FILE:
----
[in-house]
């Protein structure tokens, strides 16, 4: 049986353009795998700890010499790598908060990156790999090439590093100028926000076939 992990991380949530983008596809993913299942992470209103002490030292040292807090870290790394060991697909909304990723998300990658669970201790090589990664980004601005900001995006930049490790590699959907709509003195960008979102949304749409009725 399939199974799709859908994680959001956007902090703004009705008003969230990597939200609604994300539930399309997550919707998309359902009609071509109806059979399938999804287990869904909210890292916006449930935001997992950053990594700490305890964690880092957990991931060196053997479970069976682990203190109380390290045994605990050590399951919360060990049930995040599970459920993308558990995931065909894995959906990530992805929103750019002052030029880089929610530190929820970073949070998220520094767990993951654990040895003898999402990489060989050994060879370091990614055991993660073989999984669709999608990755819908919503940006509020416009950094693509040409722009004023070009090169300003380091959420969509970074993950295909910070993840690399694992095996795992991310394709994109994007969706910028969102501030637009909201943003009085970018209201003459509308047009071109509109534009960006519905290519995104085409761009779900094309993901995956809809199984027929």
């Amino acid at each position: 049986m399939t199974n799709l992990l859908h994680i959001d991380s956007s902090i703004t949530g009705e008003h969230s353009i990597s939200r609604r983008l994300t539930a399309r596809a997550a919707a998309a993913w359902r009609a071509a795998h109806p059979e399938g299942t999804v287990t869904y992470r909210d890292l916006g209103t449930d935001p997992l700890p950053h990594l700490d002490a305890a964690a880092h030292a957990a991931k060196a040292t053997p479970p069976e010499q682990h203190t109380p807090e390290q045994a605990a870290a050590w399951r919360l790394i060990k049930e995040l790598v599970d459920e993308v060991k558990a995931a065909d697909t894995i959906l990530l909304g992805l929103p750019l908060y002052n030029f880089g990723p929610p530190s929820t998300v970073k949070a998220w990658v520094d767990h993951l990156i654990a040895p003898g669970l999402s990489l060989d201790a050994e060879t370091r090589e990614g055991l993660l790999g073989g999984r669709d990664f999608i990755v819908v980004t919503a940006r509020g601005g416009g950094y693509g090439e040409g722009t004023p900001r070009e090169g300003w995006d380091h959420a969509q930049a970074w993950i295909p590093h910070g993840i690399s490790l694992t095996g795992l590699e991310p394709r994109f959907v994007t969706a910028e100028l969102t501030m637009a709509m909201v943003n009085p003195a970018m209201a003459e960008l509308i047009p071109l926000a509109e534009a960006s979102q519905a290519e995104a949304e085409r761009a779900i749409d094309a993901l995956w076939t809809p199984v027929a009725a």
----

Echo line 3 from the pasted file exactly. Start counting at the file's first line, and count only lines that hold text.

């Amino acid at each position: 049986m399939t199974n799709l992990l859908h994680i959001d991380s956007s902090i703004t949530g009705e008003h969230s353009i990597s939200r609604r983008l994300t539930a399309r596809a997550a919707a998309a993913w359902r009609a071509a795998h109806p059979e399938g299942t999804v287990t869904y992470r909210d890292l916006g209103t449930d935001p997992l700890p950053h990594l700490d002490a305890a964690a880092h030292a957990a991931k060196a040292t053997p479970p069976e010499q682990h203190t109380p807090e390290q045994a605990a870290a050590w399951r919360l790394i060990k049930e995040l790598v599970d459920e993308v060991k558990a995931a065909d697909t894995i959906l990530l909304g992805l929103p750019l908060y002052n030029f880089g990723p929610p530190s929820t998300v970073k949070a998220w990658v520094d767990h993951l990156i654990a040895p003898g669970l999402s990489l060989d201790a050994e060879t370091r090589e990614g055991l993660l790999g073989g999984r669709d990664f999608i990755v819908v980004t919503a940006r509020g601005g416009g950094y693509g090439e040409g722009t004023p900001r070009e090169g300003w995006d380091h959420a969509q930049a970074w993950i295909p590093h910070g993840i690399s490790l694992t095996g795992l590699e991310p394709r994109f959907v994007t969706a910028e100028l969102t501030m637009a709509m909201v943003n009085p003195a970018m209201a003459e960008l509308i047009p071109l926000a509109e534009a960006s979102q519905a290519e995104a949304e085409r761009a779900i749409d094309a993901l995956w076939t809809p199984v027929a009725a």